- no cursing, flaming, trolling, spamming, or flogging dead horses
        - pls take "personals" off-list, stay on topic, and punctuate
        - add your comments at the TOP and SIGN your posts, snip all you like
        - To order plans: Mr. Philip C. Bolger, P.O. Box 1209, Gloucester, MA, 01930, Fax: (978) 282-1349
        - Unsubscribe: bolger-unsubscribe@yahoogroups.com

        Your use of Yahoo! Groups is subject to the Yahoo! Terms of Service.



        [Non-text portions of this message have been removed]
      • dnjost
        Right, How could I forget Peter s well built Micro. The deadwood idea is best. I have encapsulated my Micros keel bottom with 2 layers or cloth tape set in
        Message 3 of 16 , Mar 1, 2002
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          Right, How could I forget Peter's well built Micro. The deadwood
          idea is best. I have encapsulated my Micros keel bottom with 2
          layers or cloth tape set in epoxy and coated the whole mess with a
          layer of 60 oz cloth. May the marine critters try to eat that mess.

          david jost

          > If you use your first option,you might also want to simply go
          > with solid deadwood fore and aft thereby doing away with the nasty
          > business of attaching the plywood panels which later may begin to
          rot
          > when their bottom edges become gouged by bottom contact thus
          exposing
          > the bare edge.
          > I have the paper pattern for my keel shape(lead ballast only)
          > that I would be willing to"lend" to any other MICRO builder wishing
          to
          > go a more traditional route with the MICRO keel.
          > Keel assembly can be seen over on DUCKWORKS MAGAZINE under the
          > articles section(archives)..........
          > Continued success with FIREFLY!!!
          > Peter Lenihan
          >
          >
          >
          >
          >
          >
          > --- In bolger@y..., "dnjost" <djost@m...> wrote:
          > > If I were to do this again. Trust me, the answer is no. I would
          > do
          > > one of two things.
          > >
          > > 1. cast my keel with bronze keel bolts imbedded. That would
          hold
          > > the sucker in place while I could take all the time I wanted to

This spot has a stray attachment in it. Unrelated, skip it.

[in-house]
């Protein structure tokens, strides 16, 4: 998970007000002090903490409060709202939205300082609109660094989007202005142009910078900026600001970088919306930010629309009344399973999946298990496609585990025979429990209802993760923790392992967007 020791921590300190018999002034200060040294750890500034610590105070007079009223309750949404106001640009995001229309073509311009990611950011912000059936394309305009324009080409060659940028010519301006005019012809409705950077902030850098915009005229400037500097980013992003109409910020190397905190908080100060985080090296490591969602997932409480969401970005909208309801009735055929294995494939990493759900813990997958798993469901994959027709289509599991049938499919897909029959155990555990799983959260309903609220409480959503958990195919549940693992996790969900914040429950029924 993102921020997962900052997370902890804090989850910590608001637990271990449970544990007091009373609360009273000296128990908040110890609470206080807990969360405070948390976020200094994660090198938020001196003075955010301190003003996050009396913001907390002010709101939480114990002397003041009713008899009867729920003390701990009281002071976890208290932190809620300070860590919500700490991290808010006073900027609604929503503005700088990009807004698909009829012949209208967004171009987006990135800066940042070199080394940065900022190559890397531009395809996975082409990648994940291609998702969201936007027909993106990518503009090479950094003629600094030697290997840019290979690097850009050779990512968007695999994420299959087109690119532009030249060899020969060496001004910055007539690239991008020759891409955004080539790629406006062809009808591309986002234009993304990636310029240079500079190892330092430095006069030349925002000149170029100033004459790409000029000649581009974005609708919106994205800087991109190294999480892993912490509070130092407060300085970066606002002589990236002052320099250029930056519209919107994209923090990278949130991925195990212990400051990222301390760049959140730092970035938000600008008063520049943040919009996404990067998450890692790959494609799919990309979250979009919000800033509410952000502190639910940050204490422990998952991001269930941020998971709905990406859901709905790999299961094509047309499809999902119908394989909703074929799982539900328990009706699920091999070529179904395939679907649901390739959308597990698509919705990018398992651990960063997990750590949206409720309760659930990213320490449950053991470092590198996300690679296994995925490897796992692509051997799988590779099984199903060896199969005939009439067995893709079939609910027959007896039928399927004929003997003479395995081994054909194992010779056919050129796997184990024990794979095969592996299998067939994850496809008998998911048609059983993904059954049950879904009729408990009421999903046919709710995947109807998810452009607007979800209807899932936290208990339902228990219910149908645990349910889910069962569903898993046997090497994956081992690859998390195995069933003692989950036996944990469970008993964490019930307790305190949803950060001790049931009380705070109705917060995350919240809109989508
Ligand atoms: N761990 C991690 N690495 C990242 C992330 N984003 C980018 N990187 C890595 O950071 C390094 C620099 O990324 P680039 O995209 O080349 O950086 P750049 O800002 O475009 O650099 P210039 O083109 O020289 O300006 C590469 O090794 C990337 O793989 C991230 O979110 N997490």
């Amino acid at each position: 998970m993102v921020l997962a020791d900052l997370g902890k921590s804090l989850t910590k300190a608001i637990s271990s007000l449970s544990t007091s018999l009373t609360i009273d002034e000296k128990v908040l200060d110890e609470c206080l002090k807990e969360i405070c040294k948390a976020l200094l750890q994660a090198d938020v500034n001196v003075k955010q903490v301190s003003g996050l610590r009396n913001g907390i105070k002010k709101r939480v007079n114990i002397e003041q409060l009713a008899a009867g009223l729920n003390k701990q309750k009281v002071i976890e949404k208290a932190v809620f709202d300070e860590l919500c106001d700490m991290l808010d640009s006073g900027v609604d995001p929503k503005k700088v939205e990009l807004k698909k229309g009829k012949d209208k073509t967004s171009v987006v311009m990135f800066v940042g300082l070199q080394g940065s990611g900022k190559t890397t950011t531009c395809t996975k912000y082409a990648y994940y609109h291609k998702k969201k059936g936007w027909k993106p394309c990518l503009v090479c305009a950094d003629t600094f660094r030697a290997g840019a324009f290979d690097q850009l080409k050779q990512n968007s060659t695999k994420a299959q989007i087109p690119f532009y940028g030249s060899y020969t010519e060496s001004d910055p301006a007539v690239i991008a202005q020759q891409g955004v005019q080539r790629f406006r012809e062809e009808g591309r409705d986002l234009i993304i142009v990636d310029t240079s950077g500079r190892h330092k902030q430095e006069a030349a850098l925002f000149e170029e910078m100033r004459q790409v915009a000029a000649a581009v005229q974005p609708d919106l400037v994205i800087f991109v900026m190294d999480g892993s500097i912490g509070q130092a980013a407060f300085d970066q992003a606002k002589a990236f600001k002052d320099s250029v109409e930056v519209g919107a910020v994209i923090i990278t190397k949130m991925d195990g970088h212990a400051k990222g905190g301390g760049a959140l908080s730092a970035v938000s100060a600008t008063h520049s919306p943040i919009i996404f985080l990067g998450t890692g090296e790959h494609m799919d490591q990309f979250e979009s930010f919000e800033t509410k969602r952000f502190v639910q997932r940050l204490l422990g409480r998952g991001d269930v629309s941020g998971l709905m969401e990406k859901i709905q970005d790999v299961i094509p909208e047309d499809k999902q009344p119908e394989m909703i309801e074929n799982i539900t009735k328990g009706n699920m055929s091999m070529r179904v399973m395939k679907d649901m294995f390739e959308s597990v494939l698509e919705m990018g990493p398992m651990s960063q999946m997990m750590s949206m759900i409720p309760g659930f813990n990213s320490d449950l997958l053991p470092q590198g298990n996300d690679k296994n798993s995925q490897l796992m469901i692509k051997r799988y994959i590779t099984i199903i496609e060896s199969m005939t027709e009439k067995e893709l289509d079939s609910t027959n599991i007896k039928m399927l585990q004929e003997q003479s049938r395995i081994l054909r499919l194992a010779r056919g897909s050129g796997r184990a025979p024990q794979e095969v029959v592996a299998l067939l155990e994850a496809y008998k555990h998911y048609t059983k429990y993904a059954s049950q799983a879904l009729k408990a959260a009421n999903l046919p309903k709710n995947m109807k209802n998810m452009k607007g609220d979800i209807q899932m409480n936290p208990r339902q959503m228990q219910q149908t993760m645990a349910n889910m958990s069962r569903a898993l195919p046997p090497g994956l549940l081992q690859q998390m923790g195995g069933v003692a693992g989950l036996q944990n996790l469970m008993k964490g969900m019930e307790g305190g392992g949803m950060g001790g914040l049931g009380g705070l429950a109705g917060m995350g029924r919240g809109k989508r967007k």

get
          > > each side to be glued and nailed in place.
          > >
        • watsongs
          Hey folks - I just took delivery of a partially completed micro hull, and the task of the keel looms large in my future. Everyone talks about epoxy, but 3M
          Message 4 of 16 , Mar 2, 2002
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            Hey folks -

            I just took delivery of a partially completed micro hull, and the
            task of the keel looms large in my future. Everyone talks about
            epoxy, but 3M 5200 sticks to my tools better than anything else. Any
            thoughts on the idea? Longer working time, probably a third of the
            cost, and no worries about cracking if you anchor the wrong way (by
            the keel). I'm planning to use my car jack to get it in, any caveats
            on that method?

            Also, any ideas on cheap trailers?

            Greg
          • Chuck Leinweber
            Gregg: I m with you: 3M 5200 sticks to anything and everything. Frankly I m not too impressed with the way boat building epoxy sticks to metal. Chuck Hey
            Message 5 of 16 , Mar 2, 2002
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              Gregg:

              I'm with you: 3M 5200 sticks to anything and everything. Frankly I'm not too impressed with the way boat building epoxy sticks to metal.

              Chuck
              Hey folks -

              I just took delivery of a partially completed micro hull, and the
              task of the keel looms large in my future. Everyone talks about
              epoxy, but 3M 5200 sticks to my tools better than anything else. Any
              thoughts on the idea? Longer working time, probably a third of the
              cost, and no worries about cracking if you anchor the wrong way (by
              the keel). I'm planning to use my car jack to get it in, any caveats
              on that method?

              Also, any ideas on cheap trailers?

              Greg



              Bolger rules!!!
              - no cursing, flaming, trolling, spamming, or flogging dead horses
              - pls take "personals" off-list, stay on topic, and punctuate
              - add your comments at the TOP and SIGN your posts, snip all you like
              - To order plans: Mr. Philip C. Bolger, P.O. Box 1209, Gloucester, MA, 01930, Fax: (978) 282-1349
              - Unsubscribe: bolger-unsubscribe@yahoogroups.com

              Your use of Yahoo! Groups is subject to the Yahoo! Terms of Service.